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Few events are more keenly awaited in France than the release of the annual Michelin restaurant guide, when French chefs and their customers find out who has found favour with the oracle of gastronomy.
This year is no exception. But one week before the red guide is due to announce its coveted three-star awards for 2014, a leading French food critic has leaked its decisions and attacked its directors for the “bizarre” choices that favour young chefs.
In a short but pithy column in the weekly magazine Le Point on Monday, Gilles Pudlowski bemoaned the days of the Michelin directors “whose competence was uncontested”. Ever since the brief tenure of Briton Derek Brown, who was appointed in 2001, the guide had “lost the plot”, Pudlowski wrote.
The Michelin restaurant guides are now run by an American international director, Michael Ellis, and his German deputy, Juliane Casper. Ellis has said he wants to recognise young chefs. “There’s nothing wrong with that,” said Pudlowski. “But is that any reason to forget to crown the unchallengeable chefs?”
Pudlowski told the Guardian that his phone had not stopped ringing since he divulged in his column that the newest three-star restaurant outside Paris to enter the 2014 guide would be l’Assiette Champenoise, in Reims. Its chef, Arnaud Lallement, 39, offers dishes such as black pork with bacon, foie gras and potatoes. Pudlowski said Lallement’s rival of the same age in the city, Philippe Mille at Les Creyères, would have been a worthier choice.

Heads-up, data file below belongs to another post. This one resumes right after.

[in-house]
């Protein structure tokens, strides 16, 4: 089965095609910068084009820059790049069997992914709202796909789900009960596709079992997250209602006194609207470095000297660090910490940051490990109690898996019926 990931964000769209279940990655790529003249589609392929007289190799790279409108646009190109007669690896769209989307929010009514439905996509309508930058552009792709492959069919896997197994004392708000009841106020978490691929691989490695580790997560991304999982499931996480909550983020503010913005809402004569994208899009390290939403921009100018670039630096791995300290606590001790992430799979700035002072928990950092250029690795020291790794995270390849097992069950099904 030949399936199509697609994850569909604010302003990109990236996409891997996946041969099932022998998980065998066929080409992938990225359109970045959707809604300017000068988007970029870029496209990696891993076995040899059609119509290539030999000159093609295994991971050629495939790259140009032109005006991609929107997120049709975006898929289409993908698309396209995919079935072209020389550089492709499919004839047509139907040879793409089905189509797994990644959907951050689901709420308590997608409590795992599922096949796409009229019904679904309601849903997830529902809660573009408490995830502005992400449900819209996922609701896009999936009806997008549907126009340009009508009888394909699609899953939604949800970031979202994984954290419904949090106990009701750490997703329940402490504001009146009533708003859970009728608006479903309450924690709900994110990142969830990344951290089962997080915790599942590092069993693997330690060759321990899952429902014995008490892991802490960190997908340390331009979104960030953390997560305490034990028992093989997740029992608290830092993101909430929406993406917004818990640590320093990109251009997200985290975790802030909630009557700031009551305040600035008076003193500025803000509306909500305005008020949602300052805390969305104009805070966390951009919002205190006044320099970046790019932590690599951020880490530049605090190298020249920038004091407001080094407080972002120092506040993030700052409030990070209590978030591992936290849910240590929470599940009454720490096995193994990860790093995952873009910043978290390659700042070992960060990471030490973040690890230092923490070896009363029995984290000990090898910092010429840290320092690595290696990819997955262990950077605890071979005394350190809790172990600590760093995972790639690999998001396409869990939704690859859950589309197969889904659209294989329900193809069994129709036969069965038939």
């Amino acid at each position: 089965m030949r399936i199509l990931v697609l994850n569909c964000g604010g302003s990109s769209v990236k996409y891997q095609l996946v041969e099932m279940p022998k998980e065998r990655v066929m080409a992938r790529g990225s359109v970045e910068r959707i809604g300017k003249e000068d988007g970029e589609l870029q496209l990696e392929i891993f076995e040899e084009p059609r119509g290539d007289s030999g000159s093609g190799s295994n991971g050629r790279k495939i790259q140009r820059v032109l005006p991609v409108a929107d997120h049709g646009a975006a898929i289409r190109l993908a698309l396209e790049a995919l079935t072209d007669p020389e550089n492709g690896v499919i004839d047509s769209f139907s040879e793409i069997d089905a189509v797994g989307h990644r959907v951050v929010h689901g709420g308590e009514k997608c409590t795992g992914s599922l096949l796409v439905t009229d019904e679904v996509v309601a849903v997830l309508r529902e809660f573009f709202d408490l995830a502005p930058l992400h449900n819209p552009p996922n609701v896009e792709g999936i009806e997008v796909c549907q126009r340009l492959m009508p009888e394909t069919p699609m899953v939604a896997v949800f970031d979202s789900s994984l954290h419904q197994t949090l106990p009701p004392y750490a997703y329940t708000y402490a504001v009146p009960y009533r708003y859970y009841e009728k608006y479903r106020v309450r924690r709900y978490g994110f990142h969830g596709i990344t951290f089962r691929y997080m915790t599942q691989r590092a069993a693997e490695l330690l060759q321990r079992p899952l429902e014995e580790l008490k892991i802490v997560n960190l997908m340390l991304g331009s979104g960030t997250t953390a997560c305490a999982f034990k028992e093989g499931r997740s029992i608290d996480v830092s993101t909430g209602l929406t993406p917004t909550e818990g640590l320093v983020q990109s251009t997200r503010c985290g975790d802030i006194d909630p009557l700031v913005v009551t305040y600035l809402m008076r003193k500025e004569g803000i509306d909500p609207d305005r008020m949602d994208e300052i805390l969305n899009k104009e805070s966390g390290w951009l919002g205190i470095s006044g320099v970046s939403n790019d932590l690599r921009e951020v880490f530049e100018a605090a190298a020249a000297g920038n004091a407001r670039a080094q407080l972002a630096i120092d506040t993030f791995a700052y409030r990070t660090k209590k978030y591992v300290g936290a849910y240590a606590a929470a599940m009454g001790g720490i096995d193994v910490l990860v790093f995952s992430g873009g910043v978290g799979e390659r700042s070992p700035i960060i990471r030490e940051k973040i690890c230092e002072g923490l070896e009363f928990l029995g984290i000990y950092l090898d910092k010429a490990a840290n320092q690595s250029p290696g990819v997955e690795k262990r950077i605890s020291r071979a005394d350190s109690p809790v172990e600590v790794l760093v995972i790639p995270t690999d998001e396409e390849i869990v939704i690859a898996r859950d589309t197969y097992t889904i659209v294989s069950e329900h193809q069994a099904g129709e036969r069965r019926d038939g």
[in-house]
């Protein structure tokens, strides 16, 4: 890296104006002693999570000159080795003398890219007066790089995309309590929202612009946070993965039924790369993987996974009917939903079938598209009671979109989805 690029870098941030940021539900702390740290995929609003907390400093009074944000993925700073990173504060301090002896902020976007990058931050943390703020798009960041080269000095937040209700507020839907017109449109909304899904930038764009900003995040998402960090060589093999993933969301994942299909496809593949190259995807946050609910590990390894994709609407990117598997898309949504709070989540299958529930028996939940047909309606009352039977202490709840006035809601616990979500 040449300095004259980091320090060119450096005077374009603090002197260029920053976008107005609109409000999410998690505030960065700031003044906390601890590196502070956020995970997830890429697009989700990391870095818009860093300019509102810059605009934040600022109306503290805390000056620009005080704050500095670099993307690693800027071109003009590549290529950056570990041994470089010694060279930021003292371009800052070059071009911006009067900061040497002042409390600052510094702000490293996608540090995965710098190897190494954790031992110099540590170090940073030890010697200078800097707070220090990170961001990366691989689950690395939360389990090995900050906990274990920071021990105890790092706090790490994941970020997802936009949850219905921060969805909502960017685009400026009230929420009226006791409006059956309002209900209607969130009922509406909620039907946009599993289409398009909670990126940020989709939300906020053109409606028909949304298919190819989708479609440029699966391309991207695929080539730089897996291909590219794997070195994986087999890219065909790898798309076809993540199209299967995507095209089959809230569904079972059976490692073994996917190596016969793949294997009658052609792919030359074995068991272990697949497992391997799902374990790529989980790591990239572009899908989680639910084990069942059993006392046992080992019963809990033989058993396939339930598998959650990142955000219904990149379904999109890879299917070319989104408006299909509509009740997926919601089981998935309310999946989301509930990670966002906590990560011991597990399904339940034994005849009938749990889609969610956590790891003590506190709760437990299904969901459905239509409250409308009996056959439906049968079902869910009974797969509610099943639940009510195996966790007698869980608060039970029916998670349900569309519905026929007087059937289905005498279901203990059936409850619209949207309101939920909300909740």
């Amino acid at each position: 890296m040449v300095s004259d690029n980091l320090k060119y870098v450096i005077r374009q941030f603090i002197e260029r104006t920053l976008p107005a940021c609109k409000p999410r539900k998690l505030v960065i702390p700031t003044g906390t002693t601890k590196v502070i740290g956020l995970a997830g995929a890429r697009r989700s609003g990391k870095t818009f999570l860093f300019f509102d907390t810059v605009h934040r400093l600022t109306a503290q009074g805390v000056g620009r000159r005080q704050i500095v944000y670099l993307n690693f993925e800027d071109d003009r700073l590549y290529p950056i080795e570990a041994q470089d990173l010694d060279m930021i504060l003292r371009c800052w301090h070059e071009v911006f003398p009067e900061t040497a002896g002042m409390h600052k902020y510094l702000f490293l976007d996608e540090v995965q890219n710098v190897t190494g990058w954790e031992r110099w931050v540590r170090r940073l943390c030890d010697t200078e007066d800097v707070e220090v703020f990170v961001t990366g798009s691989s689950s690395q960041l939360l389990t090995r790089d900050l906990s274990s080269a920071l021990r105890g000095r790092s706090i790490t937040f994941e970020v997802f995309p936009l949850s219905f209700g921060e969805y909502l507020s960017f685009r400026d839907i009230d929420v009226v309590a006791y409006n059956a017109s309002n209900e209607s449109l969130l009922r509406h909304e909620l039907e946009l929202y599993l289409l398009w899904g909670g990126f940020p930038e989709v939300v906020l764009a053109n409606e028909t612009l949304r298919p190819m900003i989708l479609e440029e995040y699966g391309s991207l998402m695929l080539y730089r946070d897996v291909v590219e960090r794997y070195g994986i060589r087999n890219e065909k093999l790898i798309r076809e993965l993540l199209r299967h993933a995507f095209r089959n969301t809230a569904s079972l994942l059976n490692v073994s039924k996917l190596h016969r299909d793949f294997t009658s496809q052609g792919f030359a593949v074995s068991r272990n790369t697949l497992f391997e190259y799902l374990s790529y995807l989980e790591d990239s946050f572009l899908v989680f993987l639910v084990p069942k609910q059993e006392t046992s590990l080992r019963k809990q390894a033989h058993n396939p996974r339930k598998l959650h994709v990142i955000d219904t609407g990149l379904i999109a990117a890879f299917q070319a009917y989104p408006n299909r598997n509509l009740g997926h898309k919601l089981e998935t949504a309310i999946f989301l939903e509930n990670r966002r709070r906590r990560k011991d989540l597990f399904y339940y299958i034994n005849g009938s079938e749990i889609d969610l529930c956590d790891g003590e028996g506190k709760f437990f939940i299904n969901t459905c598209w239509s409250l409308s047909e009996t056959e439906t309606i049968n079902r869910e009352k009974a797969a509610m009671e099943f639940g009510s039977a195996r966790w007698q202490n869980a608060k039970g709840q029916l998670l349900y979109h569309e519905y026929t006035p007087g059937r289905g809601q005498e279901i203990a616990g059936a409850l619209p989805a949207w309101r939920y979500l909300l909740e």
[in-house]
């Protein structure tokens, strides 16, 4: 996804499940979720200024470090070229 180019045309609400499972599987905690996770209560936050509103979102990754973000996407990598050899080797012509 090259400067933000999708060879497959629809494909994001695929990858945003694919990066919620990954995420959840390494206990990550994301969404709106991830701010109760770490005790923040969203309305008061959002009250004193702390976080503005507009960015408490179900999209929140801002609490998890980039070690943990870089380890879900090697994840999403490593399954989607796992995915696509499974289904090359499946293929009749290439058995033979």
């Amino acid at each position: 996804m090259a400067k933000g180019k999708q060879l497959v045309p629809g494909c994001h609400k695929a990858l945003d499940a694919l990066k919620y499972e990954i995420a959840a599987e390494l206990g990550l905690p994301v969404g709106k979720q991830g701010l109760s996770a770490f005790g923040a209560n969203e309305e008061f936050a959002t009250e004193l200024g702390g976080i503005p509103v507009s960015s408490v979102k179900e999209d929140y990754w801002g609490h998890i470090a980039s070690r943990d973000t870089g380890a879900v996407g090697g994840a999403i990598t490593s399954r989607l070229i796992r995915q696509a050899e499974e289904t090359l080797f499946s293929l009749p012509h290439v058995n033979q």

In Paris, according to Pudlowski, Alain Ducasse at Le Meurice is to retain the three stars he was awarded at the Plaza-Athénée, which is currently closed.
Pudlowski, who publishes his own restaurant reviews in the Guides Pudlo, also criticised the Michelin guide’s failure to sanction chefs by removing stars.
“Can’t they find any French people to run this guide?” Pudlowski fumed. He pointed out that the top management decided on the stars, not the French restaurant inspectors.
Ellis, who previously held a senior post in the Michelin tyre division, took over the restaurant guides covering more than 20 countries in 2012. The French guide is usually issued in March, but this year the release has been brought forward by a week. Ellis could not be reached for comment on Monday.
This article originally appeared on guardian.co.uk